Backcountry skiing has become so popular it’s easy to forget how young it is as a sport. From the first days of going downhill, to the uphill revolution, our sport has expanded by leaps and bounds, but how did we get here? I’ve taken a look back at the key milestones in the evolution of skiing, and tackled the constant struggle of – just because we can do it, should we?

person ski touring in the backcounty

The desire to go further and higher driving innovation.

A ways back in history.

  • Skis were long, wooden, heavy, with cute little pointy things on the tips (no idea what they were for)
  • Boots were leather, flexible, no support
  • Bindings had no release; boot toes were in fixed “bear traps”, heels were loose.
  • Going uphill was by herringbone steps, or side steps – slow and hard
  • Safety equipment was “last sighting”, heavy shovels, long fixed probes – if any
  • Snowpack and avalanche assessment was the classic model: instinct and experience.

Then along came waxes.

  • More slide going down and grip going up.
  • So ended herring bone and side steps.
  • Now skiers could point uphill – steeper uphill – and go.

Many at that time said: “if you need wax to get there, maybe you shouldn’t be going there!”.


Then along came skins.

  • Actually made from seal “skin”
  • Strapped on – leading to inevitable rips and breakage
  • Better than wax for uphill – even steeper uphill
  • Take them off for downhill – no wrong choice wax slowing you down.

Many at that time said: “if you need skins to get there, maybe you shouldn’t be going there!”.


woman in ski gear attaching a skins to the bottom of her skis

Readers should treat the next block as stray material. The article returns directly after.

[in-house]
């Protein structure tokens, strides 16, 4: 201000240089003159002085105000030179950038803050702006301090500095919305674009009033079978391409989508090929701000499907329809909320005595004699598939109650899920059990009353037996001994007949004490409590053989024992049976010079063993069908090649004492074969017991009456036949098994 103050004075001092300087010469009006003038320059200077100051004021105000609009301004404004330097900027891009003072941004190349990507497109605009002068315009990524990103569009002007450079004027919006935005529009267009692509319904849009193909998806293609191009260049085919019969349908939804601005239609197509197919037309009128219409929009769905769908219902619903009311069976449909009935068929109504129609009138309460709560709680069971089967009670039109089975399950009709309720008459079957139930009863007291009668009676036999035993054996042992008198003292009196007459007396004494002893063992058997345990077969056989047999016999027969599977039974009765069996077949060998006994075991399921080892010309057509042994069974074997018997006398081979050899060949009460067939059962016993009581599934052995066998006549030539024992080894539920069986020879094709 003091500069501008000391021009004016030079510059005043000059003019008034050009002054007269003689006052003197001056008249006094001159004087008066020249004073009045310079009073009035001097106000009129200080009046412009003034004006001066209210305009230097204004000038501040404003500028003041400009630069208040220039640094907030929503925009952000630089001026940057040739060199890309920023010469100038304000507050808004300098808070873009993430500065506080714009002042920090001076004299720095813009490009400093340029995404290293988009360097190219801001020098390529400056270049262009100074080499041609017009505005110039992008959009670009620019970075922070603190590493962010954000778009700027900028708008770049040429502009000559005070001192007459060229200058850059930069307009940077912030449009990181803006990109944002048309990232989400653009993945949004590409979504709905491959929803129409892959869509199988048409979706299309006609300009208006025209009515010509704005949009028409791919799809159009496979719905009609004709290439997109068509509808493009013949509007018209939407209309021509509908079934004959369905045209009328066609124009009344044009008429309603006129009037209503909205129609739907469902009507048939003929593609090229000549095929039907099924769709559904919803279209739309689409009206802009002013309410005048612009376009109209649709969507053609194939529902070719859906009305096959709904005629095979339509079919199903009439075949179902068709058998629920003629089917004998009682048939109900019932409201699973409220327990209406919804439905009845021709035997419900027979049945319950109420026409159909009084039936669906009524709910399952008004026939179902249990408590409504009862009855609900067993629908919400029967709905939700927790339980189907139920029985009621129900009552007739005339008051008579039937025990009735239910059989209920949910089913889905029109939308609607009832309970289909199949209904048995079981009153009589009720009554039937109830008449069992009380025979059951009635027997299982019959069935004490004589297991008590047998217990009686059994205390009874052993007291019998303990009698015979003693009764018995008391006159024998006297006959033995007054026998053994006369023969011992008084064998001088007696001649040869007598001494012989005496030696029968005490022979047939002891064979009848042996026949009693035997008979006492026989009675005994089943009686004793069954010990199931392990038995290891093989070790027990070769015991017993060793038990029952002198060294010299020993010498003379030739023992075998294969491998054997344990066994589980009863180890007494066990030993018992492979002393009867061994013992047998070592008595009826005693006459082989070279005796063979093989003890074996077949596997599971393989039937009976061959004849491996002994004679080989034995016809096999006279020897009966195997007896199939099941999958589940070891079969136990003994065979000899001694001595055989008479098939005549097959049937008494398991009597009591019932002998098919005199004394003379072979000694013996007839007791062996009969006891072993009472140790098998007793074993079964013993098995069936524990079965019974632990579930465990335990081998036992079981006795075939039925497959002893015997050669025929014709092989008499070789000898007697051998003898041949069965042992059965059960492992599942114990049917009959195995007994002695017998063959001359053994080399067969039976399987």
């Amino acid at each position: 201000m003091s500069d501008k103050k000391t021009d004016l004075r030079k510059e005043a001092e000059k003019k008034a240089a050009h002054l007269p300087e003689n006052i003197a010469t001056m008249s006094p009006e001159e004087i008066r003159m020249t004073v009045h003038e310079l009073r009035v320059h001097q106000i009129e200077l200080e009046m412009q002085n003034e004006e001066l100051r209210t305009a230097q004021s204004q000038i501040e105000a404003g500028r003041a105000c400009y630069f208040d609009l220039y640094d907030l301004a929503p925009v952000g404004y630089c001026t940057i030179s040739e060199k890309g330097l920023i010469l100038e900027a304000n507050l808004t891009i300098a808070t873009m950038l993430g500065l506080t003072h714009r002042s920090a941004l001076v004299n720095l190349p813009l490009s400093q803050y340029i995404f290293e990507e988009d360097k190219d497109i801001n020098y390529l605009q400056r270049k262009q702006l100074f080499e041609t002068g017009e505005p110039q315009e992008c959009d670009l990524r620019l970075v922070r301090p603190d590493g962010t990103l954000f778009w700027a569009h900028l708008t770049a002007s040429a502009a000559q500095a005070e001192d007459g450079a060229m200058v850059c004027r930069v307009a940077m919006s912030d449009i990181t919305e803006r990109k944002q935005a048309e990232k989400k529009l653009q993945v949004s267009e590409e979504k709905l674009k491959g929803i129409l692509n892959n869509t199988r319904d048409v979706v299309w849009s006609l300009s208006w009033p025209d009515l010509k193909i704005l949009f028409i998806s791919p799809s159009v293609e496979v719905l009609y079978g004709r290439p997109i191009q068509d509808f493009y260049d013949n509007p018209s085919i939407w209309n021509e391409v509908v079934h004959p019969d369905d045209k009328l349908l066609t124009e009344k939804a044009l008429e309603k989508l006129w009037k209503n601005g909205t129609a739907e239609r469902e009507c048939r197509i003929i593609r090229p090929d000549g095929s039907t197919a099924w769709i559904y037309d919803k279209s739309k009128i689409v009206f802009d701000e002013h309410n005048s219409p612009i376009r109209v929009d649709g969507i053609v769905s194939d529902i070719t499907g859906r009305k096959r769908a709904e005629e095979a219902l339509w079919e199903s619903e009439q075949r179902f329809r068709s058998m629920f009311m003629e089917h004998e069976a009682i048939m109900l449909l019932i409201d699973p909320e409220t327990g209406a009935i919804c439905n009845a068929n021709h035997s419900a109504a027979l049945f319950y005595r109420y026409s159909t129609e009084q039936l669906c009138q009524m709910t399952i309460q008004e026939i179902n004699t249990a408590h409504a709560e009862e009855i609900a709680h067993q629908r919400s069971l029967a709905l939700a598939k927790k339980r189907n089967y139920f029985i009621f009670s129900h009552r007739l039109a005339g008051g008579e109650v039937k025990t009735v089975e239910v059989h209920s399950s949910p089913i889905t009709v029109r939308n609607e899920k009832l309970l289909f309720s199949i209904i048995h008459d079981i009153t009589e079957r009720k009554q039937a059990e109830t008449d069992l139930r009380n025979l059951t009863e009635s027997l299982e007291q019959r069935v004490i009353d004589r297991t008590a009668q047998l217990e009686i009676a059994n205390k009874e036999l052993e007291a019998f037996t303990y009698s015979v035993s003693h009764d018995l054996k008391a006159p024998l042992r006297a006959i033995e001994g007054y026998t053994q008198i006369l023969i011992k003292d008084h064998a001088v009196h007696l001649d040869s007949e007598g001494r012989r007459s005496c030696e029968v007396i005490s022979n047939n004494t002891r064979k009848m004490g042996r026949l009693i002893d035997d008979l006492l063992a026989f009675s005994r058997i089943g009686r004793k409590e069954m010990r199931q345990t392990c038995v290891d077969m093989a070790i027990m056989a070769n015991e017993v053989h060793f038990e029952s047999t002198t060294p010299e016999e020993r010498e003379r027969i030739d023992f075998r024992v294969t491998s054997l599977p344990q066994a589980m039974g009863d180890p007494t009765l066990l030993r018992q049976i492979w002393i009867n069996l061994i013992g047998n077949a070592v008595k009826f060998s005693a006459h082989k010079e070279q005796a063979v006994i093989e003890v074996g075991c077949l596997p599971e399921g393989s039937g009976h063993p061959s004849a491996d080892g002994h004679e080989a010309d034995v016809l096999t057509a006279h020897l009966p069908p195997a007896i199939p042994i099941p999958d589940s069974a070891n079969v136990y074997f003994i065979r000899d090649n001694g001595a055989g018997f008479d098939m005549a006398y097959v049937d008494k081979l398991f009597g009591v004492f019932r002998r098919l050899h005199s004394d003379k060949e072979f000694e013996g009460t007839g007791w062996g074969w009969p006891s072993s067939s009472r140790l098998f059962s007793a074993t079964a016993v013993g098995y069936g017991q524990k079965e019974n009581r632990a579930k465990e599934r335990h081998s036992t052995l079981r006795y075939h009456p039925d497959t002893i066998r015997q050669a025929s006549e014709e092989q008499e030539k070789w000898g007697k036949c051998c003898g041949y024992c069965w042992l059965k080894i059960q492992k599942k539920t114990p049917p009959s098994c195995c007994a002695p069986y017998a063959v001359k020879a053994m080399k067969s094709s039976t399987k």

Then along came safety equipment.

  • The first transceivers – the original “Piep”
  • Collapsible probes
  • Lighter, stronger shovels
  • Avalungs
  • The first airbags
  • Communications by VHF radio and satellite based locating and messaging

Many at that time said: “if you need all that, maybe you shouldn’t be going there!”.


Then along came snowpack and avalanche analysis.

  • This complemented the classic instinct and experience analysis

Many at that time said: “if you need all that, maybe you shouldn’t be going there!”.


And now today.

  • Skis and split snowboards that are lighter, stronger, and easier to turn
  • Bindings that are release, lighter, and stronger
  • Binding heel risers – big  risers for big steep uphill
  • Skins that are lighter, stick on, capable of even steeper uphill
  • Boots that are lighter, supportive, with interchangeable “walk-mode” & “ski-mode”
  • Constantly improving safety equipment
  • Constantly improving snowpack and avalanche analysis, and web based real time sharing of information

So what should we say now? For sure it is not to say: “don’t go there”.

If we had stopped venturing further at the advent of wax we would never be able to experience the backcountry the way we do today. It’s not a simple matter of drawing a hard line of what is pushing the boundaries too far in backcountry skiing. We need to instead use the new knowledge, skills and equipment to make informed decisions for what is right for that day, or that run.

Man standing at top of ridge. Ski touring in mountains.

That’s where our experienced guides come in. They’re experts on our local terrain, the latest snow conditions, and are here to give you the best, and safest on snow experience. In advance of our season opening on December 30th we’ve been getting tons of new snow, and those fresh turns are waiting for you. Start planning your visit today.



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